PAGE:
Impaired endothelial shear stress induces podosome assembly via VEGF up-regulation
FASEB J. 2016 Apr 21. pii: fj.201500091R. [Epub ahead of print]
|Authors/Editors:||Fey T, Schubert M, Schneider H, Fein E, Kleinert E, Pohl U, Dendorfer A.|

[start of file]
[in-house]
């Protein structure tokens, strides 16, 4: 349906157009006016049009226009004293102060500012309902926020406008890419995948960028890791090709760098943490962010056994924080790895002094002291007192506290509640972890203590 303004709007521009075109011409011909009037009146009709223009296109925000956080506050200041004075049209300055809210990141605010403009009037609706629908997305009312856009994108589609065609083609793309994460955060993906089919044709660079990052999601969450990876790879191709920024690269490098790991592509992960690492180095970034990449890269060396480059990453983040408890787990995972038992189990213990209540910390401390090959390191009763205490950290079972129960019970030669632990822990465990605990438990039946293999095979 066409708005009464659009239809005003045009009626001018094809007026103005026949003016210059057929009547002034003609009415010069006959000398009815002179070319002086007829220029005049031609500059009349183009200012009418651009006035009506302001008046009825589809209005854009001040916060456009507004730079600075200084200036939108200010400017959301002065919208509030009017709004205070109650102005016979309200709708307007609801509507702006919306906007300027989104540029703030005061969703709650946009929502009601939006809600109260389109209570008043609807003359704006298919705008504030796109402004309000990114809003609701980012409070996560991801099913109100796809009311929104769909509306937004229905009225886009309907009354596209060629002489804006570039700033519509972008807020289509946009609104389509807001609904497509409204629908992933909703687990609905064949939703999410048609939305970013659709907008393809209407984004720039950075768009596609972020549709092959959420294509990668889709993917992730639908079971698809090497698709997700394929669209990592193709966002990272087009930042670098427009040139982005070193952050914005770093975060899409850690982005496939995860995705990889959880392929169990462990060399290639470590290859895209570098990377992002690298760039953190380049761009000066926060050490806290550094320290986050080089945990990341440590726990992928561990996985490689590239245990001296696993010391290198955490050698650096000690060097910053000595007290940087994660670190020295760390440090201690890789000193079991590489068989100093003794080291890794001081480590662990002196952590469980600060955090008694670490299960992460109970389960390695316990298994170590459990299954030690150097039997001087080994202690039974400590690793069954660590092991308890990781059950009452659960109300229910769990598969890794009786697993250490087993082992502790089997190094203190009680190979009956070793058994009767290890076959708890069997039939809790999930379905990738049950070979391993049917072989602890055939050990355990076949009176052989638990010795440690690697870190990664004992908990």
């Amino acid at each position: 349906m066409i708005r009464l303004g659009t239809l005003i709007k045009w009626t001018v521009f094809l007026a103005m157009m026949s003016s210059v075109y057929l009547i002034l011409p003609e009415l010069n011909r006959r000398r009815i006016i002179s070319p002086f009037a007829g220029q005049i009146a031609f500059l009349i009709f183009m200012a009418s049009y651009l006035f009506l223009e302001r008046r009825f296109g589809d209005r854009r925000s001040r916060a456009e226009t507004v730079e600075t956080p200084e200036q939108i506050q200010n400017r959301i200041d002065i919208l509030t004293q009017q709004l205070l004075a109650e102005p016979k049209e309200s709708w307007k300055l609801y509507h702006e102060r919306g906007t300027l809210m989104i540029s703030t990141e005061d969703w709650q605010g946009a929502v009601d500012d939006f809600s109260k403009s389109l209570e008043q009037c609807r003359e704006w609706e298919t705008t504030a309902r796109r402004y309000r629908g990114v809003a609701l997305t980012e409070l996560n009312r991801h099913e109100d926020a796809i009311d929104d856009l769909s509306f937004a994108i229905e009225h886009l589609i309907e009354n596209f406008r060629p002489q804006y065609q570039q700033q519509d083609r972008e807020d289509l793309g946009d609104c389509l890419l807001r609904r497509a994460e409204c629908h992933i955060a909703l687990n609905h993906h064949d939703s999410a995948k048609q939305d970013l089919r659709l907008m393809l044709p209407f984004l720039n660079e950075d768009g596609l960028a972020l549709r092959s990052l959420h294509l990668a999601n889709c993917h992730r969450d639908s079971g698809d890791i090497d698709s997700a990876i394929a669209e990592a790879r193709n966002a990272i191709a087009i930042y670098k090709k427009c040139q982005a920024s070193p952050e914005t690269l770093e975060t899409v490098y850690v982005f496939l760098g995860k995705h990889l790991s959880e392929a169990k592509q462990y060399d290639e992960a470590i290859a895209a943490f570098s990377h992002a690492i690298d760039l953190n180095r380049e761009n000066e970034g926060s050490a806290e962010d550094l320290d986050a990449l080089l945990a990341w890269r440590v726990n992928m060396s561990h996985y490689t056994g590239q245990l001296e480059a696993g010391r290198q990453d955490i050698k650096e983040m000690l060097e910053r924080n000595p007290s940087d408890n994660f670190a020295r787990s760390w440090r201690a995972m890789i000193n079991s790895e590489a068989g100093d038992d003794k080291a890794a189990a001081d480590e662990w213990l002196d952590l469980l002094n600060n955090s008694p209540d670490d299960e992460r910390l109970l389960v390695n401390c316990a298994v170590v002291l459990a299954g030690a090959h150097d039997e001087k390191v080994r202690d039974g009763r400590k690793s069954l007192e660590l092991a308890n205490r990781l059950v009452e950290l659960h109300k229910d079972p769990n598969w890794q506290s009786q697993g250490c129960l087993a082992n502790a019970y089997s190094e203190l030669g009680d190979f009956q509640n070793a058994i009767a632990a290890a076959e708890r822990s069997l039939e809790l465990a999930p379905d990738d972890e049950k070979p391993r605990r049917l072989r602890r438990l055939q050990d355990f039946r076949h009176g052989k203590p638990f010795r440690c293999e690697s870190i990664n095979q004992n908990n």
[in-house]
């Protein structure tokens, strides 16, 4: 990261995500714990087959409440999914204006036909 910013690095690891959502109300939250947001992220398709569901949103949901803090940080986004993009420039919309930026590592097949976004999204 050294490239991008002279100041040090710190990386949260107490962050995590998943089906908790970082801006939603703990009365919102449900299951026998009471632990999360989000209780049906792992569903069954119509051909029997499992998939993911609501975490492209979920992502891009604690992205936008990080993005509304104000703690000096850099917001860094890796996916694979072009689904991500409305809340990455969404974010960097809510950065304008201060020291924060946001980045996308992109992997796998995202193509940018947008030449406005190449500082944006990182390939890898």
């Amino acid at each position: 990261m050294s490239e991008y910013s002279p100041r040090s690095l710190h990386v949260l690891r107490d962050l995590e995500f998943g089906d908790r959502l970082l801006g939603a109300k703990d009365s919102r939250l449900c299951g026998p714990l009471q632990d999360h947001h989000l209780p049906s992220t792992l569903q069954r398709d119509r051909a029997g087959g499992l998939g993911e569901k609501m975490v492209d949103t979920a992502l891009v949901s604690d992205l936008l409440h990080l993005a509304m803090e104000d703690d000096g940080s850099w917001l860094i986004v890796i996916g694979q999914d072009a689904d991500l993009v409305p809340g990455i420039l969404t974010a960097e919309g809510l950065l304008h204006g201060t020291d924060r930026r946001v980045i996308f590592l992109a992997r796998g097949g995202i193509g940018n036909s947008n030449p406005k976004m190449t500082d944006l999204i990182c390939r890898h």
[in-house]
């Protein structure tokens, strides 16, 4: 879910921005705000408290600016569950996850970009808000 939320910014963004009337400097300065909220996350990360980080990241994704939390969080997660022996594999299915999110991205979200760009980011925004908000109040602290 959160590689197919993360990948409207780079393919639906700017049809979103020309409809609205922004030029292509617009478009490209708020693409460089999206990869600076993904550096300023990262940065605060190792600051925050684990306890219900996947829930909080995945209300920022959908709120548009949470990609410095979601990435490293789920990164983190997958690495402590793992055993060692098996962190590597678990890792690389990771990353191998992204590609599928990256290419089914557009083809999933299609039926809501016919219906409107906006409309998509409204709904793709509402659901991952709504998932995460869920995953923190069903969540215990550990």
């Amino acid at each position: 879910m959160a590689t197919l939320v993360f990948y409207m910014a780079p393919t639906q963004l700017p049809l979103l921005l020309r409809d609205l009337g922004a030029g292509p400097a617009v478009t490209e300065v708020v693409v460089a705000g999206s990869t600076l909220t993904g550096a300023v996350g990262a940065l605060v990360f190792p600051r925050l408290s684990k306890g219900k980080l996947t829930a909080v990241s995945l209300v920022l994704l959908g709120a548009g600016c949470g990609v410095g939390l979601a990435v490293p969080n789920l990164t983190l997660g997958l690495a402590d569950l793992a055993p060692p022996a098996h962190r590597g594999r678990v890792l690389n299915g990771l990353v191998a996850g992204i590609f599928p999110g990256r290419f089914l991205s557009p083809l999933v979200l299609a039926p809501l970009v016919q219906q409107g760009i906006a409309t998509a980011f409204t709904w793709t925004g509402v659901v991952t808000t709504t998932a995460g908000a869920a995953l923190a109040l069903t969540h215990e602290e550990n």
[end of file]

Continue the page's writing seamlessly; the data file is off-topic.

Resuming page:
Podosomes are dynamic cytoskeletal membrane structures with local adhesive and proteolytic activity. They are critically involved in angiogenesis and vascular adaptive growth. Here, we studied in HUVECs and murine small vessels whether shear stress controls podosome assembly and local proteolytic activity. Podosomes were characterized by immunohistochemistry, and their proteolytic activity was assessed as degradation imprints in fluorescent gelatin that was used as growth substrate. Compared with controls (10 dyn/cm2), the number of podosomes formed per time was doubled when cells were exposed to low shear stress (0.3 dyn/cm2) or even increased 5-fold under static conditions. This was a result of an enhanced expression of VEGF after reduction of shear stress. Consequently, enhanced podosome formation could be prevented by a VEGF receptor antagonist as well by interruption of VEGF signaling via inhibition of PI3K, Src, or p38. Increase of podosome assembly went along with significantly augmented cell motility. In vivo experiments in mouse arteries confirmed increased endothelial podosome numbers when shear stress was abolished by vessel occlusion. We conclude that shear stress, by reducing VEGF release, inhibits podosome assembly. Hence, endothelial cell-mediated matrix proteolysis and migratory activity are inhibited, thereby stabilizing the structure of the vessel wall.